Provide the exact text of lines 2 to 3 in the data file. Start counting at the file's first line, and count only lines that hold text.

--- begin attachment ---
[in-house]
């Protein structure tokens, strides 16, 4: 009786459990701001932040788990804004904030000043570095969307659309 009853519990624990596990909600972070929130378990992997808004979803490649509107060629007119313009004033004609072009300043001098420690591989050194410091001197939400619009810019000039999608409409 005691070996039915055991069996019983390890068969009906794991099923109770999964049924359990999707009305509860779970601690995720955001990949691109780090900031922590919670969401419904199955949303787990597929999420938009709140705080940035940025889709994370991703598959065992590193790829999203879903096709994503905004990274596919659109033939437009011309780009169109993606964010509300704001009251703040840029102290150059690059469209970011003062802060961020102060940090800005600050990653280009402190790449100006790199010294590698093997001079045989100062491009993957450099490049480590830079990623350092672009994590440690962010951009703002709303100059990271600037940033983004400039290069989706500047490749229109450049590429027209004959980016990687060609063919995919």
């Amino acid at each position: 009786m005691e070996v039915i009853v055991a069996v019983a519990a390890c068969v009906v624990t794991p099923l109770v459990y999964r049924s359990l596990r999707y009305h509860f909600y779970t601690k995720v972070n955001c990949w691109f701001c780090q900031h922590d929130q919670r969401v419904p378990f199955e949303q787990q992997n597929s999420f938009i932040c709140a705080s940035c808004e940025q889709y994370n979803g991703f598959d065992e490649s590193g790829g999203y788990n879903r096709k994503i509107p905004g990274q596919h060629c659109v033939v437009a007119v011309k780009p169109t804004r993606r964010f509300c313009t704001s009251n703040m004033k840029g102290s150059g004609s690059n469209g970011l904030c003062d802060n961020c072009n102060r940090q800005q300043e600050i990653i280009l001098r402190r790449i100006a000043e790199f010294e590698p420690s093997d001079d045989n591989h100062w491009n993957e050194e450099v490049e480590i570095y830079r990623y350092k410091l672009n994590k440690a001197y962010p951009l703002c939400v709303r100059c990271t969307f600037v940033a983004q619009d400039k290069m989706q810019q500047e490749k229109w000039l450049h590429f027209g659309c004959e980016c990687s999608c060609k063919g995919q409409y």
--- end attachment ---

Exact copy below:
């Protein structure tokens, strides 16, 4: 009786459990701001932040788990804004904030000043570095969307659309 009853519990624990596990909600972070929130378990992997808004979803490649509107060629007119313009004033004609072009300043001098420690591989050194410091001197939400619009810019000039999608409409 005691070996039915055991069996019983390890068969009906794991099923109770999964049924359990999707009305509860779970601690995720955001990949691109780090900031922590919670969401419904199955949303787990597929999420938009709140705080940035940025889709994370991703598959065992590193790829999203879903096709994503905004990274596919659109033939437009011309780009169109993606964010509300704001009251703040840029102290150059690059469209970011003062802060961020102060940090800005600050990653280009402190790449100006790199010294590698093997001079045989100062491009993957450099490049480590830079990623350092672009994590440690962010951009703002709303100059990271600037940033983004400039290069989706500047490749229109450049590429027209004959980016990687060609063919995919």
């Amino acid at each position: 009786m005691e070996v039915i009853v055991a069996v019983a519990a390890c068969v009906v624990t794991p099923l109770v459990y999964r049924s359990l596990r999707y009305h509860f909600y779970t601690k995720v972070n955001c990949w691109f701001c780090q900031h922590d929130q919670r969401v419904p378990f199955e949303q787990q992997n597929s999420f938009i932040c709140a705080s940035c808004e940025q889709y994370n979803g991703f598959d065992e490649s590193g790829g999203y788990n879903r096709k994503i509107p905004g990274q596919h060629c659109v033939v437009a007119v011309k780009p169109t804004r993606r964010f509300c313009t704001s009251n703040m004033k840029g102290s150059g004609s690059n469209g970011l904030c003062d802060n961020c072009n102060r940090q800005q300043e600050i990653i280009l001098r402190r790449i100006a000043e790199f010294e590698p420690s093997d001079d045989n591989h100062w491009n993957e050194e450099v490049e480590i570095y830079r990623y350092k410091l672009n994590k440690a001197y962010p951009l703002c939400v709303r100059c990271t969307f600037v940033a983004q619009d400039k290069m989706q810019q500047e490749k229109w000039l450049h590429f027209g659309c004959e980016c990687s999608c060609k063919g995919q409409y």